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Lovells has dropped out of a case in the US Supreme Court against the might of George Bush’s legal team because of a disagreement with leading English QCs over how their arguments – concerning the US President’s treatment of Guantanamo Bay detainees – should be presented.
One senior source said Lovells’ New York office ceased acting in the landmark action because it wanted its case to be presented in a less anti-American stance than had been proposed by the UK barristers.
“Lovells wanted a more American, more patriotic view of the detainees,” the source said. “Its office in New York wanted to put its own imprint on its side’s own submissions. As it was, it was going under the barristers’ names.”
The counsel included the legendary Sir Sydney Kentridge QC of Brick Court and Colin Nicholls QC of 3 Raymond Buildings.
Lovells was replaced by ex-White House lawyer Stephen Pollak, a partner at Washington DC firm Shea & Gardner.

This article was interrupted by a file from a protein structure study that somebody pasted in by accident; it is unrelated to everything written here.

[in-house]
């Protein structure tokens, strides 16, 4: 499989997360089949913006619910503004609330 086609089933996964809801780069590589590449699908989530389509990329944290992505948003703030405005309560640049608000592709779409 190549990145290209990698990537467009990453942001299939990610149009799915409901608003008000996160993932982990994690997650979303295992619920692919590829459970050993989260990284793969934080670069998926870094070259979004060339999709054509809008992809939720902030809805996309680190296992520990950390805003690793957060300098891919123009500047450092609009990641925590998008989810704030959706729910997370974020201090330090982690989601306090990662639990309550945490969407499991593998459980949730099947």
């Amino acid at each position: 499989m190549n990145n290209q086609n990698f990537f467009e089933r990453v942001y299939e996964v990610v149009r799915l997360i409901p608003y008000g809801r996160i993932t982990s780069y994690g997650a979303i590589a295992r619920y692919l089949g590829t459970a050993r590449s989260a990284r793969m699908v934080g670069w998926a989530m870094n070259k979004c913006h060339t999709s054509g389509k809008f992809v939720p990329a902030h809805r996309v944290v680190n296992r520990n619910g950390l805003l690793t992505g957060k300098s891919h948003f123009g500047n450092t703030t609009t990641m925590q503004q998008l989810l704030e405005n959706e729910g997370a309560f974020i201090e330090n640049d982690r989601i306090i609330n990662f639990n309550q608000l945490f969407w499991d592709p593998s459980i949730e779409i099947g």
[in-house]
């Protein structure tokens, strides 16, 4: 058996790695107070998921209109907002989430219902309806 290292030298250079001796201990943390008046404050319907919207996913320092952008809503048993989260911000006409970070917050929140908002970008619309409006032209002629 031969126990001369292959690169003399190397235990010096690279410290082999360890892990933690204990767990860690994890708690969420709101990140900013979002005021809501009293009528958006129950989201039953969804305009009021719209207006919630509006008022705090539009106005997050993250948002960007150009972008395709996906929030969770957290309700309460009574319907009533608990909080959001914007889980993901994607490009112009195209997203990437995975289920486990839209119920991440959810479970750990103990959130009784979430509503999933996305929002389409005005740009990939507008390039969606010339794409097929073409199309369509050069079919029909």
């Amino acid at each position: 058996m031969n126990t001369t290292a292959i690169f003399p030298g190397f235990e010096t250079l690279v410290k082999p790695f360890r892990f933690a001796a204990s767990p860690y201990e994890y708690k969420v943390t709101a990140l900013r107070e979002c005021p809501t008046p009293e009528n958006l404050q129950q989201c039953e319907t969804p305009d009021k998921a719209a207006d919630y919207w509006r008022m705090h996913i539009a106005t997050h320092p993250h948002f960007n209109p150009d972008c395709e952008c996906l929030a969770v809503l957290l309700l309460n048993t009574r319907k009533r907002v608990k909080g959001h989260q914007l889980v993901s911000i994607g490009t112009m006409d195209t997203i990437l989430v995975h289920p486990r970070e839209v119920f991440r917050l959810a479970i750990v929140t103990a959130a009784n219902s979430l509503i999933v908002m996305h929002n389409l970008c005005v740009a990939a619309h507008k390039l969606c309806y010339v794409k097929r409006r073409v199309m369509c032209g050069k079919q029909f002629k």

Lovells partner Graham Huntley said: “Our US lawyers were not comfortable with the format [in terms of paragraph layout] of the barristers’ submissions. Our people thought the format was unusual. There are very particular ways things are presented to the US Supreme Court.
“However, we didn’t change it because the English counsel did not wish to do so.”
He added: “Because there was only around three days before the filing deadline, the preference was not to spend time discussing formatting issues, but to resolve it in a swift way by finding new US lawyers who could file it just as they got it.”